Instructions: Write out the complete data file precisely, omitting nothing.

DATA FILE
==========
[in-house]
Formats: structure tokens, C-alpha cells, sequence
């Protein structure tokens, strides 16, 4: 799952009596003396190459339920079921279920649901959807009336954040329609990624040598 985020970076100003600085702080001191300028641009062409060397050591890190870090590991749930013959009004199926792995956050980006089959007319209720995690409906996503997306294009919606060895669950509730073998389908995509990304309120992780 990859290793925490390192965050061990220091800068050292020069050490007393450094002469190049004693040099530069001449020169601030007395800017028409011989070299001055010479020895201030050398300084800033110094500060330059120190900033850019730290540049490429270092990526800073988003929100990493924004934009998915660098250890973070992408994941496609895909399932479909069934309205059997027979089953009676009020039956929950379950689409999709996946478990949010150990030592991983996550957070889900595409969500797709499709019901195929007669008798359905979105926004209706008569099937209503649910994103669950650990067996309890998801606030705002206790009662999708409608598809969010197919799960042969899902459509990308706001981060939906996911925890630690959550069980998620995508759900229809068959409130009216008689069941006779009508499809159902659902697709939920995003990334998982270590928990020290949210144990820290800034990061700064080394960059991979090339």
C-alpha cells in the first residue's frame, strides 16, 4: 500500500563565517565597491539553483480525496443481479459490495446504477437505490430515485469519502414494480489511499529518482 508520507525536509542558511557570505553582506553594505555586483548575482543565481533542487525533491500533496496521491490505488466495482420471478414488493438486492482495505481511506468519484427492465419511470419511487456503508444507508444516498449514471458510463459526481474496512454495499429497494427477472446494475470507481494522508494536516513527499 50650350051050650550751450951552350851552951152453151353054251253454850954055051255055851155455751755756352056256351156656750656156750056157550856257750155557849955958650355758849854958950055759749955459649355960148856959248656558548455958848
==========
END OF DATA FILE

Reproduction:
[in-house]
Formats: structure tokens, C-alpha cells, sequence
């Protein structure tokens, strides 16, 4: 799952009596003396190459339920079921279920649901959807009336954040329609990624040598 985020970076100003600085702080001191300028641009062409060397050591890190870090590991749930013959009004199926792995956050980006089959007319209720995690409906996503997306294009919606060895669950509730073998389908995509990304309120992780 990859290793925490390192965050061990220091800068050292020069050490007393450094002469190049004693040099530069001449020169601030007395800017028409011989070299001055010479020895201030050398300084800033110094500060330059120190900033850019730290540049490429270092990526800073988003929100990493924004934009998915660098250890973070992408994941496609895909399932479909069934309205059997027979089953009676009020039956929950379950689409999709996946478990949010150990030592991983996550957070889900595409969500797709499709019901195929007669008798359905979105926004209706008569099937209503649910994103669950650990067996309890998801606030705002206790009662999708409608598809969010197919799960042969899902459509990308706001981060939906996911925890630690959550069980998620995508759900229809068959409130009216008689069941006779009508499809159902659902697709939920995003990334998982270590928990020290949210144990820290800034990061700064080394960059991979090339």
C-alpha cells in the first residue's frame, strides 16, 4: 500500500563565517565597491539553483480525496443481479459490495446504477437505490430515485469519502414494480489511499529518482 508520507525536509542558511557570505553582506553594505555586483548575482543565481533542487525533491500533496496521491490505488466495482420471478414488493438486492482495505481511506468519484427492465419511470419511487456503508444507508444516498449514471458510463459526481474496512454495499429497494427477472446494475470507481494522508494536516513527499 50650350051050650550751450951552350851552951152453151353054251253454850954055051255055851155455751755756352056256351156656750656156750056157550856257750155557849955958650355758849854958950055759749955459649355960148856959248656558548455958848